Regarding Insurance…When clients pay out-of-pocket, there is no requirement of a mental health diagnosis for treatment, which means that anyone can seek treatment without concern. Private pay also carries the additional benefit of reducing pressure to diagnose individuals who simply need help coping with some areas of life, but who do not have a specific mental health diagnosis. Finally, treatment without the necessity of a mental health diagnosis means that the stigma of some diagnoses can often be avoided. It is important to understand that once a diagnosis becomes a part of your permanent medical record, it can potentially affect the consideration of future policies, such as: life insurance, short and long term disability or educational and other future life opportunities for young adults.
Freedom in Treatment
Private pay clients have complete control of the duration and style of their treatment. Modalities that are ethically viable, but not covered by insurance are open to private pay clients. Private pay clients are able to choose the focus of their therapy, the duration of therapy, and the frequency of therapy, and even the length of individual sessions.
Research shows that clients who have to pay something for their treatment have more positive outcomes that those who receive free treatment. Not only do you get what you pay for, but the fact that you are paying out of pocket provides extra motivation and incentive to make the most of therapy.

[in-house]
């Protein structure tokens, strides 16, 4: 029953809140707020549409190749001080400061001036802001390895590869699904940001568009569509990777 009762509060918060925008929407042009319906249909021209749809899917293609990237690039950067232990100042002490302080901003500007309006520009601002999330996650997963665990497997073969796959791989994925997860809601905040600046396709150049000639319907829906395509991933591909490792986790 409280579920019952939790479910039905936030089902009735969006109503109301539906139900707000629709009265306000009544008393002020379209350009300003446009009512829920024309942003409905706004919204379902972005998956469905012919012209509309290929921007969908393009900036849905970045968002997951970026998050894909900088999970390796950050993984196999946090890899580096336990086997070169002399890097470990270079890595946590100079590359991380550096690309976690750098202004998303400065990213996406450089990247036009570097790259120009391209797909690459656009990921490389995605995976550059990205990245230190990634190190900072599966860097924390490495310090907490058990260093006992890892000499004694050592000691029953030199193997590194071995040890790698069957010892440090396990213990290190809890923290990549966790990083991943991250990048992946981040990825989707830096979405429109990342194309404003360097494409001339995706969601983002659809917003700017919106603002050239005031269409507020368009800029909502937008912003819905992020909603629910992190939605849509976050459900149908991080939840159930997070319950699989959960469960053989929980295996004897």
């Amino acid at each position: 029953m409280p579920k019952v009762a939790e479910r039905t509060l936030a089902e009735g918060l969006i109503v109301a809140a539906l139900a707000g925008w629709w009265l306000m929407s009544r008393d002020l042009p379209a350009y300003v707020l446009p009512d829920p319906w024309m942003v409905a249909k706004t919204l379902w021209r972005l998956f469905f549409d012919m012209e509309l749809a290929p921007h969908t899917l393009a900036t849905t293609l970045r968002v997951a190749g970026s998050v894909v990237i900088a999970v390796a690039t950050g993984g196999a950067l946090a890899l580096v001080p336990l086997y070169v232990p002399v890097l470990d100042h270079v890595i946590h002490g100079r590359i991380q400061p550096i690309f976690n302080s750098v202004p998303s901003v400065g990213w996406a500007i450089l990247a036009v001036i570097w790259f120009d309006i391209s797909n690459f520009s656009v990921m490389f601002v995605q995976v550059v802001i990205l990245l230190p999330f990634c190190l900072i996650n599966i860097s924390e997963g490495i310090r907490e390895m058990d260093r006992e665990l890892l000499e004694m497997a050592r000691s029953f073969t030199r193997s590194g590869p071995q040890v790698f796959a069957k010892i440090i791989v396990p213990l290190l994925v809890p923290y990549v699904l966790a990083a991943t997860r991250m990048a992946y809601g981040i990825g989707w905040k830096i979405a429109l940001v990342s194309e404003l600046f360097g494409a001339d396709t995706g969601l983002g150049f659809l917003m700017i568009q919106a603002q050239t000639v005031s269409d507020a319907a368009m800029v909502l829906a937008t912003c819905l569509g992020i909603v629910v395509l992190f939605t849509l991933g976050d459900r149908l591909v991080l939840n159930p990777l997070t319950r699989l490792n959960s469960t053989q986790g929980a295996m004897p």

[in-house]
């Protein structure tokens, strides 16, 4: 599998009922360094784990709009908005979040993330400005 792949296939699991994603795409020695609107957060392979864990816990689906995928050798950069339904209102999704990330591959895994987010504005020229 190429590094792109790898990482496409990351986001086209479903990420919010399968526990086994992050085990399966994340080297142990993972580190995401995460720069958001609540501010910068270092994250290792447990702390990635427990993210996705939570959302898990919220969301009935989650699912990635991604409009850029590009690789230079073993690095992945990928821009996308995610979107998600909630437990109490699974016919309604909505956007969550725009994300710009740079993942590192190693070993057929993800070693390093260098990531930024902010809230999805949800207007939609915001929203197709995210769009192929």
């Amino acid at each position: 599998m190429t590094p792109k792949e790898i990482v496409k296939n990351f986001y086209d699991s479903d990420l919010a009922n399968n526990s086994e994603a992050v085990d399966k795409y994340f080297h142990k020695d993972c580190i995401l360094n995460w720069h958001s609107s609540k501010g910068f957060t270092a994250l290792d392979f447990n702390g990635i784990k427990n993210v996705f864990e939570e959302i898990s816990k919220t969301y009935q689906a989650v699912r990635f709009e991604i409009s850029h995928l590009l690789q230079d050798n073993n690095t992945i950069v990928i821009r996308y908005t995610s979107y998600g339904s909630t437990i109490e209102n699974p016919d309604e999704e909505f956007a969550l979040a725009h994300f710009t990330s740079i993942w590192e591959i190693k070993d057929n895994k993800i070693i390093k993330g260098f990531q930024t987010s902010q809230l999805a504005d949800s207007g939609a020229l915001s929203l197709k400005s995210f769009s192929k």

Therapy, especially when you are paying out-of-pocket, is always an additional expense, in more ways than one. There are travel expenses and the time commitment that it takes to make therapy effective. However, the rewards can greatly outweigh temporary monetary costs. How much is too much to pay for peace of mind, the renewal of a relationship, or finally finding freedom in an area of life that has previously seemed unattainable? $500? $1000? $5000? Some people would pay ten times that to experience the real progress and change that can happen in therapy. What is the change you are seeking worth to you?
Regarding Insurance…If you have further questions, do not hesitate to Contact Us!